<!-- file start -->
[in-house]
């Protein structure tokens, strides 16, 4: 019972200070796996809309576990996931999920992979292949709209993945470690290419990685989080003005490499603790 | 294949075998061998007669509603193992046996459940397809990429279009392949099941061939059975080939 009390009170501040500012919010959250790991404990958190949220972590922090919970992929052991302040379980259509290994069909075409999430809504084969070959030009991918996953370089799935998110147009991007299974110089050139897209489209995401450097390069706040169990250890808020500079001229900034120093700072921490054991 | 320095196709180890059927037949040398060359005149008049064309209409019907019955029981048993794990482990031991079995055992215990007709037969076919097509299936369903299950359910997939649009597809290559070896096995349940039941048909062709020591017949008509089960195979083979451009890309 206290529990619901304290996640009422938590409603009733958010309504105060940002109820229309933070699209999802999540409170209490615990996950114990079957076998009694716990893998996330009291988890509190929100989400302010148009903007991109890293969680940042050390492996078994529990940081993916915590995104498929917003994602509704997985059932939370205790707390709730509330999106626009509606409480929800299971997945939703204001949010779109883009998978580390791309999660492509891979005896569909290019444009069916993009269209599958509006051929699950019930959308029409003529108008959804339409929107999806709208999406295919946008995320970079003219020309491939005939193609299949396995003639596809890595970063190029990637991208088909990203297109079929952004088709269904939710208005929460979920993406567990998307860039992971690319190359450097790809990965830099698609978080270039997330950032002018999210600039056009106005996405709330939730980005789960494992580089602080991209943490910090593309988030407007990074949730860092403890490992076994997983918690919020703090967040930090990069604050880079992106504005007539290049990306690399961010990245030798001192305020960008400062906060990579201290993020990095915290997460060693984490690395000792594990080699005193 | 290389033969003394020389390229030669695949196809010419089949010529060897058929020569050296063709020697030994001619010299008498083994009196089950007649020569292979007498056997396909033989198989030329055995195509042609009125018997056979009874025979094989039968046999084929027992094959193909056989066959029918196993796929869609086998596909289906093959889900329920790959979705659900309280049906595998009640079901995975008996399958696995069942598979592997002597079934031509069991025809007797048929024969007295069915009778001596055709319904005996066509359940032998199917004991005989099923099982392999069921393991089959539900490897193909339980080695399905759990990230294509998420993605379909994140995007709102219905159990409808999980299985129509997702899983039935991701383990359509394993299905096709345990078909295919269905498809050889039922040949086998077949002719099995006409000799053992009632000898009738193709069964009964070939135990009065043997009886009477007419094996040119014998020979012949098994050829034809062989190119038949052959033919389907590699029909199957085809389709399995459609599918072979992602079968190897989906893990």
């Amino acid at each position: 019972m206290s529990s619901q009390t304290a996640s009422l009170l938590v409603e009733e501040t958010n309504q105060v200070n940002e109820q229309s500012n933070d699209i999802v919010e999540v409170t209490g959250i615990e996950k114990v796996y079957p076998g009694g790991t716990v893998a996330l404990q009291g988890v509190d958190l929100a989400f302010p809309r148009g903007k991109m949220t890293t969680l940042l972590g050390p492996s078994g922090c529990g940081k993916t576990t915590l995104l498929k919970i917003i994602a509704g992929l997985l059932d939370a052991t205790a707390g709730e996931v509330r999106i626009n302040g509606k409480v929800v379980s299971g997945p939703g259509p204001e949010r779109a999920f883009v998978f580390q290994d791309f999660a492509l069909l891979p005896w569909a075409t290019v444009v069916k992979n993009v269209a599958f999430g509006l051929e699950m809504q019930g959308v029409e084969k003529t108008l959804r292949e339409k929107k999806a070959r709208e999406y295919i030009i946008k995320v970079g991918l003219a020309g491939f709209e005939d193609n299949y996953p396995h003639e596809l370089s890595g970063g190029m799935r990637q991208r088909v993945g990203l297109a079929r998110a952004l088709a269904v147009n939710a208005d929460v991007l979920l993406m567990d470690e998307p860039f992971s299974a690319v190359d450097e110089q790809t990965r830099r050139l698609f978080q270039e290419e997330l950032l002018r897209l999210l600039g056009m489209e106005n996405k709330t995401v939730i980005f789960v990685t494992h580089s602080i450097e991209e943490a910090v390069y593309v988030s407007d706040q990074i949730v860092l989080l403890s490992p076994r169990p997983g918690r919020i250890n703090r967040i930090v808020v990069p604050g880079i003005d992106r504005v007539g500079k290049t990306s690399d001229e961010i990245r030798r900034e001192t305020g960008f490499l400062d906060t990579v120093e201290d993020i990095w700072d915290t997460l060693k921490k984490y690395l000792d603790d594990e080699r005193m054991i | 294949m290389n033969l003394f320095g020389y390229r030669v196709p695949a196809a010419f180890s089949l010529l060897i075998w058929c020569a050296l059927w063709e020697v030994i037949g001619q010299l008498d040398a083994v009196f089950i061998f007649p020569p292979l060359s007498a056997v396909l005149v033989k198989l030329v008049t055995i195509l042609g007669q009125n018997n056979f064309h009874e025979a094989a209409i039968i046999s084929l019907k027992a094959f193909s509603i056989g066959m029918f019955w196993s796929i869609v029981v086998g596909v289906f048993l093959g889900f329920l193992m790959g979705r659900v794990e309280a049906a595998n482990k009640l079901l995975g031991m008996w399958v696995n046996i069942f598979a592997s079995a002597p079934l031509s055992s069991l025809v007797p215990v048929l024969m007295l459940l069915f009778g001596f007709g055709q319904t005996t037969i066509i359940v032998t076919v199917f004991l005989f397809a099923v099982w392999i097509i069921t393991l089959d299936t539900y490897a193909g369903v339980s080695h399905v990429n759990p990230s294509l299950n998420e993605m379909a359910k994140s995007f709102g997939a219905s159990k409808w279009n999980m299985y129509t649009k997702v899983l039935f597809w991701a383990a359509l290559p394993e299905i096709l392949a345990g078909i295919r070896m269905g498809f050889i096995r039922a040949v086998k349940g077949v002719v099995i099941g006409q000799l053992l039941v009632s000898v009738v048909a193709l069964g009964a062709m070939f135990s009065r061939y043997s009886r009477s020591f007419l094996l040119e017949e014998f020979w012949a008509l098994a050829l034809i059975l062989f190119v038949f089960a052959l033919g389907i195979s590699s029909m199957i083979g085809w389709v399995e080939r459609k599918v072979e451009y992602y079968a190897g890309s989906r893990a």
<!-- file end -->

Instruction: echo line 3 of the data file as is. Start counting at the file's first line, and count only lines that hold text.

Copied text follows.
């Amino acid at each position: 019972m206290s529990s619901q009390t304290a996640s009422l009170l938590v409603e009733e501040t958010n309504q105060v200070n940002e109820q229309s500012n933070d699209i999802v919010e999540v409170t209490g959250i615990e996950k114990v796996y079957p076998g009694g790991t716990v893998a996330l404990q009291g988890v509190d958190l929100a989400f302010p809309r148009g903007k991109m949220t890293t969680l940042l972590g050390p492996s078994g922090c529990g940081k993916t576990t915590l995104l498929k919970i917003i994602a509704g992929l997985l059932d939370a052991t205790a707390g709730e996931v509330r999106i626009n302040g509606k409480v929800v379980s299971g997945p939703g259509p204001e949010r779109a999920f883009v998978f580390q290994d791309f999660a492509l069909l891979p005896w569909a075409t290019v444009v069916k992979n993009v269209a599958f999430g509006l051929e699950m809504q019930g959308v029409e084969k003529t108008l959804r292949e339409k929107k999806a070959r709208e999406y295919i030009i946008k995320v970079g991918l003219a020309g491939f709209e005939d193609n299949y996953p396995h003639e596809l370089s890595g970063g190029m799935r990637q991208r088909v993945g990203l297109a079929r998110a952004l088709a269904v147009n939710a208005d929460v991007l979920l993406m567990d470690e998307p860039f992971s299974a690319v190359d450097e110089q790809t990965r830099r050139l698609f978080q270039e290419e997330l950032l002018r897209l999210l600039g056009m489209e106005n996405k709330t995401v939730i980005f789960v990685t494992h580089s602080i450097e991209e943490a910090v390069y593309v988030s407007d706040q990074i949730v860092l989080l403890s490992p076994r169990p997983g918690r919020i250890n703090r967040i930090v808020v990069p604050g880079i003005d992106r504005v007539g500079k290049t990306s690399d001229e961010i990245r030798r900034e001192t305020g960008f490499l400062d906060t990579v120093e201290d993020i990095w700072d915290t997460l060693k921490k984490y690395l000792d603790d594990e080699r005193m054991i | 294949m290389n033969l003394f320095g020389y390229r030669v196709p695949a196809a010419f180890s089949l010529l060897i075998w058929c020569a050296l059927w063709e020697v030994i037949g001619q010299l008498d040398a083994v009196f089950i061998f007649p020569p292979l060359s007498a056997v396909l005149v033989k198989l030329v008049t055995i195509l042609g007669q009125n018997n056979f064309h009874e025979a094989a209409i039968i046999s084929l019907k027992a094959f193909s509603i056989g066959m029918f019955w196993s796929i869609v029981v086998g596909v289906f048993l093959g889900f329920l193992m790959g979705r659900v794990e309280a049906a595998n482990k009640l079901l995975g031991m008996w399958v696995n046996i069942f598979a592997s079995a002597p079934l031509s055992s069991l025809v007797p215990v048929l024969m007295l459940l069915f009778g001596f007709g055709q319904t005996t037969i066509i359940v032998t076919v199917f004991l005989f397809a099923v099982w392999i097509i069921t393991l089959d299936t539900y490897a193909g369903v339980s080695h399905v990429n759990p990230s294509l299950n998420e993605m379909a359910k994140s995007f709102g997939a219905s159990k409808w279009n999980m299985y129509t649009k997702v899983l039935f597809w991701a383990a359509l290559p394993e299905i096709l392949a345990g078909i295919r070896m269905g498809f050889i096995r039922a040949v086998k349940g077949v002719v099995i099941g006409q000799l053992l039941v009632s000898v009738v048909a193709l069964g009964a062709m070939f135990s009065r061939y043997s009886r009477s020591f007419l094996l040119e017949e014998f020979w012949a008509l098994a050829l034809i059975l062989f190119v038949f089960a052959l033919g389907i195979s590699s029909m199957i083979g085809w389709v399995e080939r459609k599918v072979e451009y992602y079968a190897g890309s989906r893990a």